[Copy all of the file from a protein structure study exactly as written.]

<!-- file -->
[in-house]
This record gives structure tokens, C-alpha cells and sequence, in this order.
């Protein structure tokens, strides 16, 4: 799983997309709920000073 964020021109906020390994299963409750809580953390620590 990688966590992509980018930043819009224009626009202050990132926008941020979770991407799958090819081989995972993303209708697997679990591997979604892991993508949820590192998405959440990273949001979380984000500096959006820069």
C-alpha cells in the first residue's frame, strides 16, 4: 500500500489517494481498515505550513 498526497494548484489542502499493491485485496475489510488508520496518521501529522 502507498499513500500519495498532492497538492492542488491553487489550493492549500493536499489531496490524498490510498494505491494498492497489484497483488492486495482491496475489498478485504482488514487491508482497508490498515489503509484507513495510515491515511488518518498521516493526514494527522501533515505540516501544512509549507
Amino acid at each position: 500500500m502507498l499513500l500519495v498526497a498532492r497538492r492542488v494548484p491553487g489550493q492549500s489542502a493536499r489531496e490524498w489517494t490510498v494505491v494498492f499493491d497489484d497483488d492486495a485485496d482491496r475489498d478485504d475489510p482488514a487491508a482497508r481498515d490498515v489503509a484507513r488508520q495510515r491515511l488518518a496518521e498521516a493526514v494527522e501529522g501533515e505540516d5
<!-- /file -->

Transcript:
[in-house]
This record gives structure tokens, C-alpha cells and sequence, in this order.
């Protein structure tokens, strides 16, 4: 799983997309709920000073 964020021109906020390994299963409750809580953390620590 990688966590992509980018930043819009224009626009202050990132926008941020979770991407799958090819081989995972993303209708697997679990591997979604892991993508949820590192998405959440990273949001979380984000500096959006820069």
C-alpha cells in the first residue's frame, strides 16, 4: 500500500489517494481498515505550513 498526497494548484489542502499493491485485496475489510488508520496518521501529522 502507498499513500500519495498532492497538492492542488491553487489550493492549500493536499489531496490524498490510498494505491494498492497489484497483488492486495482491496475489498478485504482488514487491508482497508490498515489503509484507513495510515491515511488518518498521516493526514494527522501533515505540516501544512509549507
Amino acid at each position: 500500500m502507498l499513500l500519495v498526497a498532492r497538492r492542488v494548484p491553487g489550493q492549500s489542502a493536499r489531496e490524498w489517494t490510498v494505491v494498492f499493491d497489484d497483488d492486495a485485496d482491496r475489498d478485504d475489510p482488514a487491508a482497508r481498515d490498515v489503509a484507513r488508520q495510515r491515511l488518518a496518521e498521516a493526514v494527522e501529522g501533515e505540516d5